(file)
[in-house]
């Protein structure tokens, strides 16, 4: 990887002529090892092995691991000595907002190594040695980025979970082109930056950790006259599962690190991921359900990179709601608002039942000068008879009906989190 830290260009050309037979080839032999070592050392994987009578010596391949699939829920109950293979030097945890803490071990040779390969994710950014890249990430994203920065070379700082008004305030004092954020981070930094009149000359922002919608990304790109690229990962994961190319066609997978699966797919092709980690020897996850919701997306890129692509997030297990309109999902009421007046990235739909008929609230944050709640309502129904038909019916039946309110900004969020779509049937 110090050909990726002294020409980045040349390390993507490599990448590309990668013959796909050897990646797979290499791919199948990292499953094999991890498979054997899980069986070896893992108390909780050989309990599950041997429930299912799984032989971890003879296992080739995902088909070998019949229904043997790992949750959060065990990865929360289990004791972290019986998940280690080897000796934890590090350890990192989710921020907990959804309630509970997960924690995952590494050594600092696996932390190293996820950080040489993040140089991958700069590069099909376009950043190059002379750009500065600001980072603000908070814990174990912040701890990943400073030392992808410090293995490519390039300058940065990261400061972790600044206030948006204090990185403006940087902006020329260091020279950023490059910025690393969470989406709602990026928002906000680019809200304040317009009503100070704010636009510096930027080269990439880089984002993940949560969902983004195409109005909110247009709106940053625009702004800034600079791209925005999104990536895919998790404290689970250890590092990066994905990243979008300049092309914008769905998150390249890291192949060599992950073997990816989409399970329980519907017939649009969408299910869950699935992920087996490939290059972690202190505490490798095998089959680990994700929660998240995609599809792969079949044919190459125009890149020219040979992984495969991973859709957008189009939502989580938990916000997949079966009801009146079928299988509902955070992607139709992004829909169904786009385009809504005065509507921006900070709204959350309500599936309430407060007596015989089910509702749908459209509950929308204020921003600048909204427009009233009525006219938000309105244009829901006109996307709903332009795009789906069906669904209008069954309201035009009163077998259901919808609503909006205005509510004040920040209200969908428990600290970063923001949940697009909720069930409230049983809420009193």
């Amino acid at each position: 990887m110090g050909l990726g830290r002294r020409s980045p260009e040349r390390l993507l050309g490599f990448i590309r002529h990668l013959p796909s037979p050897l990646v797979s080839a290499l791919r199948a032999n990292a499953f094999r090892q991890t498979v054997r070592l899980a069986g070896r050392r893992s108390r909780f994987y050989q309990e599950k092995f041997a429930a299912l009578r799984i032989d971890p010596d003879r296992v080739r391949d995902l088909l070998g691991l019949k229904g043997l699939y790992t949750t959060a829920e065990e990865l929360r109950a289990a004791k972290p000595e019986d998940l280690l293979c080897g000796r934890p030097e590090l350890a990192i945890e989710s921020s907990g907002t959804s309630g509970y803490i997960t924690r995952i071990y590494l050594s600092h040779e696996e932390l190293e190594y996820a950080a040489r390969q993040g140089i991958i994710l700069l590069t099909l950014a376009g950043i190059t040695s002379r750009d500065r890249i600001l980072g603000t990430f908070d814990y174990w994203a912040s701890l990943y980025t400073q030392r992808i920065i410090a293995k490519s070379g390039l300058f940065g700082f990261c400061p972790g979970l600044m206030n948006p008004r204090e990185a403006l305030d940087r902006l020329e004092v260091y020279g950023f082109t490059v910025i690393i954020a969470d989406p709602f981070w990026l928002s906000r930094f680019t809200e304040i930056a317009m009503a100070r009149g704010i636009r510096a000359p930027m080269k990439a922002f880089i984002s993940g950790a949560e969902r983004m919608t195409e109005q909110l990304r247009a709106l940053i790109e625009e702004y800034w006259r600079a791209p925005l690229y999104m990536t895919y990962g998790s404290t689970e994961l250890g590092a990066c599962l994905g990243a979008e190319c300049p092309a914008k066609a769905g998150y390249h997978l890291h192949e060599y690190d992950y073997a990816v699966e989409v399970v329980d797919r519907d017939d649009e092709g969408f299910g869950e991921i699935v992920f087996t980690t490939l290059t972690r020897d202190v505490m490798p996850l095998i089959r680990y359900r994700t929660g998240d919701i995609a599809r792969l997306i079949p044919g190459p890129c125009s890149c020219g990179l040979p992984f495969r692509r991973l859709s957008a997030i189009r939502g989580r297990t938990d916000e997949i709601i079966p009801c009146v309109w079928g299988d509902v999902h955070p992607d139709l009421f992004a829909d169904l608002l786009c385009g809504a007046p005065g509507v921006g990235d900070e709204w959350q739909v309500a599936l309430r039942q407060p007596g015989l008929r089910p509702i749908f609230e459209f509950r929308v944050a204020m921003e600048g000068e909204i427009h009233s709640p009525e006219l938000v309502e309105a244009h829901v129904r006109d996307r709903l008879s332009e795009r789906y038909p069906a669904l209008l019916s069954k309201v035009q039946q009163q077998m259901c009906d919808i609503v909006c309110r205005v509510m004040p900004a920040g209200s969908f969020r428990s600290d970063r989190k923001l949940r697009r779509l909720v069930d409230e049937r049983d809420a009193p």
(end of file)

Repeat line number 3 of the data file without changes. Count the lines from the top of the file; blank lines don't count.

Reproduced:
């Amino acid at each position: 990887m110090g050909l990726g830290r002294r020409s980045p260009e040349r390390l993507l050309g490599f990448i590309r002529h990668l013959p796909s037979p050897l990646v797979s080839a290499l791919r199948a032999n990292a499953f094999r090892q991890t498979v054997r070592l899980a069986g070896r050392r893992s108390r909780f994987y050989q309990e599950k092995f041997a429930a299912l009578r799984i032989d971890p010596d003879r296992v080739r391949d995902l088909l070998g691991l019949k229904g043997l699939y790992t949750t959060a829920e065990e990865l929360r109950a289990a004791k972290p000595e019986d998940l280690l293979c080897g000796r934890p030097e590090l350890a990192i945890e989710s921020s907990g907002t959804s309630g509970y803490i997960t924690r995952i071990y590494l050594s600092h040779e696996e932390l190293e190594y996820a950080a040489r390969q993040g140089i991958i994710l700069l590069t099909l950014a376009g950043i190059t040695s002379r750009d500065r890249i600001l980072g603000t990430f908070d814990y174990w994203a912040s701890l990943y980025t400073q030392r992808i920065i410090a293995k490519s070379g390039l300058f940065g700082f990261c400061p972790g979970l600044m206030n948006p008004r204090e990185a403006l305030d940087r902006l020329e004092v260091y020279g950023f082109t490059v910025i690393i954020a969470d989406p709602f981070w990026l928002s906000r930094f680019t809200e304040i930056a317009m009503a100070r009149g704010i636009r510096a000359p930027m080269k990439a922002f880089i984002s993940g950790a949560e969902r983004m919608t195409e109005q909110l990304r247009a709106l940053i790109e625009e702004y800034w006259r600079a791209p925005l690229y999104m990536t895919y990962g998790s404290t689970e994961l250890g590092a990066c599962l994905g990243a979008e190319c300049p092309a914008k066609a769905g998150y390249h997978l890291h192949e060599y690190d992950y073997a990816v699966e989409v399970v329980d797919r519907d017939d649009e092709g969408f299910g869950e991921i699935v992920f087996t980690t490939l290059t972690r020897d202190v505490m490798p996850l095998i089959r680990y359900r994700t929660g998240d919701i995609a599809r792969l997306i079949p044919g190459p890129c125009s890149c020219g990179l040979p992984f495969r692509r991973l859709s957008a997030i189009r939502g989580r297990t938990d916000e997949i709601i079966p009801c009146v309109w079928g299988d509902v999902h955070p992607d139709l009421f992004a829909d169904l608002l786009c385009g809504a007046p005065g509507v921006g990235d900070e709204w959350q739909v309500a599936l309430r039942q407060p007596g015989l008929r089910p509702i749908f609230e459209f509950r929308v944050a204020m921003e600048g000068e909204i427009h009233s709640p009525e006219l938000v309502e309105a244009h829901v129904r006109d996307r709903l008879s332009e795009r789906y038909p069906a669904l209008l019916s069954k309201v035009q039946q009163q077998m259901c009906d919808i609503v909006c309110r205005v509510m004040p900004a920040g209200s969908f969020r428990s600290d970063r989190k923001l949940r697009r779509l909720v069930d409230e049937r049983d809420a009193p």